Archive for February, 2013


 …….then, you’ll always get what you always got”. That was the favourite mantra of a consultant called Bernard Wright with whom I used to run leadership courses in the 1990’s.  Our aim was to try to get leaders to understand that the only way they could bring about effective change within their organisations , was to first of all look inwards and change their own behaviour.

It’s an expression I have often used since then, particularly when people are resisting change and respond to any proposed new initiative with those dreaded words “But we’ve always done it this way”. It’s something I also  think we all need to bear in mind when developing new programmes to upskill young adults (I hate the negative term “NEETs” so instead I am going to talk about GREETs (Getting ready for employment, education or training).

Many GREETs sadly have a very negative view about learning. Rightly or wrongly, they feel that the education system has failed them and they have lost the confidence in their own ability which is always an important first step on the learning path. So if we simply put these young people back into exactly the same environment as they experienced at school and “teach” them in the same way, we should hardly be surprised if we get exactly the same response and same result as occurred before – ie., non-engagement and failure.

Over the last few years, we have adopted a very different approach to skill development with the expectation that we will get a different outcome and have not been surprised by the very positive results we have obtained. We have shunned the traditional classroom in favour of technology – using eLearning to provide underpinning knowledge and a team of mentors and coaches who can provide 1:1 support. This team of “Learning Support Partners” can match the level and type of support to the individual learner rather than simply trying to provide a “one size fits all” solution for a class of students. What we find most satisfying is that we don’t just simply get great results – learners genuinely respond to this different approach and are far more motivated to succeed.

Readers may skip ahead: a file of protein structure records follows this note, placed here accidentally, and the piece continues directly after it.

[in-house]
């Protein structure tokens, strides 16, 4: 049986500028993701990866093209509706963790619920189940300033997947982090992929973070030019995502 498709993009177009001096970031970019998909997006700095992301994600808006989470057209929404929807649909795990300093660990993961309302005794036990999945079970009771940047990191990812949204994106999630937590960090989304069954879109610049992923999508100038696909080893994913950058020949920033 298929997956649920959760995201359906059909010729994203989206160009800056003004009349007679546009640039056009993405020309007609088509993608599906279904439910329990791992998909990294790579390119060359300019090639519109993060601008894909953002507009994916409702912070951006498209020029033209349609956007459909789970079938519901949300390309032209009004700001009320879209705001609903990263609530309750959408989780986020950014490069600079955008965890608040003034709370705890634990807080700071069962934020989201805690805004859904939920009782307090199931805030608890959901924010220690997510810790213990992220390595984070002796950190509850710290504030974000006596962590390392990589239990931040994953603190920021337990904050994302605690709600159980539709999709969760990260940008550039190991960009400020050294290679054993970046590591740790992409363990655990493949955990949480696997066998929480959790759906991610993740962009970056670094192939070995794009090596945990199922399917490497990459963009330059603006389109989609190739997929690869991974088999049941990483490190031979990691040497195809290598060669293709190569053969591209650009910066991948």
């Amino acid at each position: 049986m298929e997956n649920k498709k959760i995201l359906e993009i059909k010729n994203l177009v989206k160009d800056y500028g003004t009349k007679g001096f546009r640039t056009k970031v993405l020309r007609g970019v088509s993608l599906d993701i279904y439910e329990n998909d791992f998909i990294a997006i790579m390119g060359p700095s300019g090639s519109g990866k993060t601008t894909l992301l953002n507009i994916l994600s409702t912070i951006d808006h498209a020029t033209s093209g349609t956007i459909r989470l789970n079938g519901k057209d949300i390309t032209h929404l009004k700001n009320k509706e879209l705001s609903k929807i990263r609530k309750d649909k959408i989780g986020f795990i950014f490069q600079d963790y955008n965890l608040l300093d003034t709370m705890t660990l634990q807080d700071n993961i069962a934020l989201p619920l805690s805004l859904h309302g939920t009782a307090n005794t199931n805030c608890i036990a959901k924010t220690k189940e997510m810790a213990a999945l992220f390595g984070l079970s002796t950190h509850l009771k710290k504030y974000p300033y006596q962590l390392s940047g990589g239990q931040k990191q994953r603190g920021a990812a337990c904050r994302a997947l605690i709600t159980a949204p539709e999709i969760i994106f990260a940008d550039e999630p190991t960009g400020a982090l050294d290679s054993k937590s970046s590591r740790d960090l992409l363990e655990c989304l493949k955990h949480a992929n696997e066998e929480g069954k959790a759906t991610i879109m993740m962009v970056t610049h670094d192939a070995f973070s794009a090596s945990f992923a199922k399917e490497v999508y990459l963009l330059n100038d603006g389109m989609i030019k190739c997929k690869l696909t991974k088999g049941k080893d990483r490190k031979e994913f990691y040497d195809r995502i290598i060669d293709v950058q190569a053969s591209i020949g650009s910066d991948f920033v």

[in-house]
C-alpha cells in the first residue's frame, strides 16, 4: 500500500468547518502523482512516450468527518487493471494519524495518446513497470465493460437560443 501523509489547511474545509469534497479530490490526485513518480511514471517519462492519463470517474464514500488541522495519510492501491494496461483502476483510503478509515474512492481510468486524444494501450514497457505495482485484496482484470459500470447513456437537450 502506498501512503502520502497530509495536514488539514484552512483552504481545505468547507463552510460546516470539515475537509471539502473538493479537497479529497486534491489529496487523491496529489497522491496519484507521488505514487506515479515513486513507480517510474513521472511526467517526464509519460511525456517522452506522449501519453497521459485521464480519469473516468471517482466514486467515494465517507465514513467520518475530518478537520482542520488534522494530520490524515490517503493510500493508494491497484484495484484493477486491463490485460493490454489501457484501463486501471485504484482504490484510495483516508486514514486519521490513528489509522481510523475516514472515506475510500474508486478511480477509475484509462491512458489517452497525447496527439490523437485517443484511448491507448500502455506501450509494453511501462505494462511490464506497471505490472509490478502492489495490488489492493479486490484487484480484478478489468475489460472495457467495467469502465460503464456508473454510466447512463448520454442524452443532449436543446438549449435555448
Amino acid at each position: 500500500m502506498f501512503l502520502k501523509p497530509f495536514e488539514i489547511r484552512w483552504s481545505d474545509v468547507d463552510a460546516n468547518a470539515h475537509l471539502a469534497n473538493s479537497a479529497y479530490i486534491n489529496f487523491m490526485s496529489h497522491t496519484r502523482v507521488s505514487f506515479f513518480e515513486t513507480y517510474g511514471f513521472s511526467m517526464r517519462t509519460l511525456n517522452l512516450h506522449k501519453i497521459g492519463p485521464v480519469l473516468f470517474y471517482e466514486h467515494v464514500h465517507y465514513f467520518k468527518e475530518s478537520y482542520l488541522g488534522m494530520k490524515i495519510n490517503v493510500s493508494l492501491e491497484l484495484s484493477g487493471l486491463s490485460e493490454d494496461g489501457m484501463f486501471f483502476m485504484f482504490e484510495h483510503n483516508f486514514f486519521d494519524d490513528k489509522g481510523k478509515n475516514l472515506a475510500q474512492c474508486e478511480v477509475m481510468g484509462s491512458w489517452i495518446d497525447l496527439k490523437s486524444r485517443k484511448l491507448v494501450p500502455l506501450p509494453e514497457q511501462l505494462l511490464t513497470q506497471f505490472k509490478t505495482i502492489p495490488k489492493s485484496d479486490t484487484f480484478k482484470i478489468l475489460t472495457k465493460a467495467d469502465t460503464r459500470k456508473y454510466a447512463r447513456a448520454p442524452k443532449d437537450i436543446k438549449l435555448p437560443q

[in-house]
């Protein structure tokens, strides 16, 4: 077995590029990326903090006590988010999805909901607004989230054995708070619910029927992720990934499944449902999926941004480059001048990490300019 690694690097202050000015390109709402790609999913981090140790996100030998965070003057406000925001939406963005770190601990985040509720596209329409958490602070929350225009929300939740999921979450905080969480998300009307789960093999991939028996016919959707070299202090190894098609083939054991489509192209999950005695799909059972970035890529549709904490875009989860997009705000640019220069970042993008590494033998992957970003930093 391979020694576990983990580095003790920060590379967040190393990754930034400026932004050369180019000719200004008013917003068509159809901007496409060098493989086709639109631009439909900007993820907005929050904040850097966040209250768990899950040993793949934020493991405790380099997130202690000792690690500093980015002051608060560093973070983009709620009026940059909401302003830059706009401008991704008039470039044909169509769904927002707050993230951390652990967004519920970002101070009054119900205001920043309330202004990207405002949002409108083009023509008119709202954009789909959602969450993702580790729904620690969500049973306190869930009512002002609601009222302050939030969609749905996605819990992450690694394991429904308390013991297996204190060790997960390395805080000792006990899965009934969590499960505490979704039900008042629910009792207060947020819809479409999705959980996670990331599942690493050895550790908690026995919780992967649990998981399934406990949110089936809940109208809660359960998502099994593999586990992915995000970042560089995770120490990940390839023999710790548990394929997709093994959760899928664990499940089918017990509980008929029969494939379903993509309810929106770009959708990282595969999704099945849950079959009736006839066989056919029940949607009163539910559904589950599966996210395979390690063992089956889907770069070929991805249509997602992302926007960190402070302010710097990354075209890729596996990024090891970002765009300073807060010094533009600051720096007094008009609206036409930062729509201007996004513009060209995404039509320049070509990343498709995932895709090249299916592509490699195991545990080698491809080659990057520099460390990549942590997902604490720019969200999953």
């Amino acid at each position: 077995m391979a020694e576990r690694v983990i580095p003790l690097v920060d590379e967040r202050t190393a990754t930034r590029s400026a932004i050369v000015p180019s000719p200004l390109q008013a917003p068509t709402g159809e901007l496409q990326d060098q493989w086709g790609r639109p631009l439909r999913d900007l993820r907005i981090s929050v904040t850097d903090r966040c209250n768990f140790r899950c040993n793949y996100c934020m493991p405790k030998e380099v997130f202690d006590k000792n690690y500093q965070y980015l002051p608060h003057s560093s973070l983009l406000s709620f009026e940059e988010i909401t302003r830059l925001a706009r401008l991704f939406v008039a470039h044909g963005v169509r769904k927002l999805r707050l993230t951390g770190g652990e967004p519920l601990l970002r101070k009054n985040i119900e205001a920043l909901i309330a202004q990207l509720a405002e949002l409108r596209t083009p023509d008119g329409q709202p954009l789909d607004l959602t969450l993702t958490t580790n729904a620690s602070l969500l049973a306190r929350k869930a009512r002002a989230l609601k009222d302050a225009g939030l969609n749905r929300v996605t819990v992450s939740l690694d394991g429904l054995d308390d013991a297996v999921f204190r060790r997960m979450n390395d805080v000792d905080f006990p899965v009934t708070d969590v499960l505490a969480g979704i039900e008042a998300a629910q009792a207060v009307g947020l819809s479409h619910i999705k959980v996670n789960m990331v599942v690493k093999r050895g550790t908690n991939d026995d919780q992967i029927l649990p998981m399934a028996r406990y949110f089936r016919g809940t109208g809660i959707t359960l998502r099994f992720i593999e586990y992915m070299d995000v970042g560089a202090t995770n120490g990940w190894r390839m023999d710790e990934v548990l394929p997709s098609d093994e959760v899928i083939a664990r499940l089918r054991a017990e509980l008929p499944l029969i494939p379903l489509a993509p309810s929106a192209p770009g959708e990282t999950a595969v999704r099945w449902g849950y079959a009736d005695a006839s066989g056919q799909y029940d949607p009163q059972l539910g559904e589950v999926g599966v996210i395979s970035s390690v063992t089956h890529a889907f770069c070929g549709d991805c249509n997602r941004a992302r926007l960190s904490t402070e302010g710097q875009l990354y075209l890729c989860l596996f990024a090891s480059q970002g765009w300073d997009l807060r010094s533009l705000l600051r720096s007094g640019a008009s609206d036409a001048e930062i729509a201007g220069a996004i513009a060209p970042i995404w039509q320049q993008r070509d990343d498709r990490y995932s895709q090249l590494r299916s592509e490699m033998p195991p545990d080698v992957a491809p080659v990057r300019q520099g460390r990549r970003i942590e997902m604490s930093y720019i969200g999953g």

I am not for one minute suggesting that this is the only way to motivate GREETs, nor do I believe we get it absolutely right every time – we are always looking to improve and further enhance our approach and our methods. However, I am sure that by refusing to accept the norm and by looking to approach the issue of skill development in a different way, then we are not going to get what we always got. Bernard, I am sure, would have been proud of us!

Roger Francis is a Director with Creative Learning Partners Ltd, a new vocational training company formed by the senior managers and staff of MindLeaders Learning Services following the acquisition of the company by Skillsoft in 2012 and focusing on the delivery of Functional Skills


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With those 5 words, Steve Jobs defined his vision for the iPod.  It is easy to see how such a vivid yet ultimately simple picture would have inspired his workforce. What I don’t know is to what extent Apple employees were involved in creating that vision or were simply told what it was.

I raise the question because recent research is showing that levels of employee engagement are falling, not just in the UK but in the whole of Western Europe and the USA. At MindLeaders, my previous company, we consistently obtained scores above 90% in surveys where we tested employee engagement. I believe that was partly because like Steve Jobs, we had a very clear vision of where we wanted to take the company. But more importantly,  that vision had not simply been articulated to our people, they had had the opportunity to help create it and to contribute significantly to the culture and values which underpinned that vision. It’s a philosophy and a strategy which we will duplicate within our new company, Creative Learning Partners, as it builds and develops over the coming months.

So in the light of the current heated arguments about reforms to the UK education system and the U-turn over the EBacc, the first thing I wondered was whether Michael Gove had a genuine vision for the system and more importantly, could he articulate it to all the stakeholders in a few inspiring words and had he involved them in its creation? I suspect that the answers to those 3 questions are “Maybe”, “No” and “No”. Mr Gove has set out a radical agenda which depending on your viewpoint is either the kick-start that a broken system requires, or a return to the class-based system of the 1950’s. What concerns me isn’t so much as to whether he is right or wrong but the fact that he would appear to have made no genuine attempt to involve practitioners in defining his vision for education. Whilst a Conservative Education Minister and the teaching unions are hardly likely to be bosom pals, there surely should be greater efforts to find some common ground.